On that morning as I sat on the porch drinking my coffee, the phone rang.  It was the nurse at Ma’s assisted living facility and she told me I needed to come quickly.  Ma had had a stroke and was “really bad off”.  I drove like a crazy man and found Ma in an ambulance waiting for the life flight helicopter to fly her to a larger advanced care hospital an hour away.  She was a mess.  She was scared and not able to speak and she looked at me with great fear. She knew I was there and I just held her, told her how much I loved her and promised her that whatever was about to be…that I would stay right with her and not leave her side.  That was Monday and she died peacefully on Thursday without ever being able to say a word to me.  My heart broke into a million pieces because I wanted to hear her say one more time, “I love you very much”.

In Ma’s last days and hours, I sat right by her bed.  I slept off and on but I never left.  I knew Ma was going to leave this world and I was hell bent that she was not going out alone. I thought about how my busy life had left her alone much of the time and I was not going to allow her to die alone. It was a special time, a sweet time, a time for me to talk to her and tell her how great a Ma she had been and how much I loved her and how much I would miss her. All of me wants to believe she heard me and she felt the love.  The night before her stroke, we had a great conversation.  She laughed often and we talked about the tomatoes I was growing for her.  She seemed happy and she ended the call with her classic ending…” I love you very much”. I am so deeply grateful for that call.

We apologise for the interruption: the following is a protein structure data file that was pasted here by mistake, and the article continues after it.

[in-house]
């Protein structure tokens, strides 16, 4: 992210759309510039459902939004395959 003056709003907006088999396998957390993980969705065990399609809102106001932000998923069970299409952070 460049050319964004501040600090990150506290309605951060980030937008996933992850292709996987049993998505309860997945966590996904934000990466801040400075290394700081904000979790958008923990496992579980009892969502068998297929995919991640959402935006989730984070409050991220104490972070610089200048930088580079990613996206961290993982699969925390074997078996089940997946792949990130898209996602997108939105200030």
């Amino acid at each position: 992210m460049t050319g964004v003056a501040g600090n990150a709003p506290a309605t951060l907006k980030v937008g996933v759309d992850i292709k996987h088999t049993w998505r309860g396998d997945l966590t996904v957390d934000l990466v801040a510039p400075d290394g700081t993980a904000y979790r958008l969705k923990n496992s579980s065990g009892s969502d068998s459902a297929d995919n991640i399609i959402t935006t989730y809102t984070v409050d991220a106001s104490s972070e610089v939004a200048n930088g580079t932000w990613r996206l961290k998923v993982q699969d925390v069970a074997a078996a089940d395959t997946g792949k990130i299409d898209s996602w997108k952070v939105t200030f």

So, what’s the “what” here that I can share with other caregivers?  That list can be long.  I won’t try to be the “fix all” man.  I’ll just say that I know that caregiving is hard.  If you’ve not done it, you cannot know.  The physical and emotional toll is huge.  Everyone’s circumstances are different.  But our needs are generally the same.  Find a way to rest, relax and unplug from your duties.  Be it a movie or a vacation…you cannot provide needed care if your tank is empty.  24/7 is deadly and asking for help is not a “nice to do”, it is a must do.    Build your emotional energy banks as often as you can.  And then, use some of that energy to open your heart and allow a personal connection…for as much as your loved one can allow and will accept.  The odds are, you will outlive the person you are caring for. Yes, there are times you doubt that. I see your head shaking “yes”! When it’s over, give yourself the gift of good memories.  There will be plenty of not so good memories about your journey as a caregiver.  But for me, my saving grace rest in those memories where I rebuilt, recharged and went back into the ring for another round and was able to offer myself more completely.   There are days now where those few memories are what carry me through. It’s not easy.  I know.  While my race is over, I will forever keep those of you running the race firmly in my heart and deeply seeded in my prayers.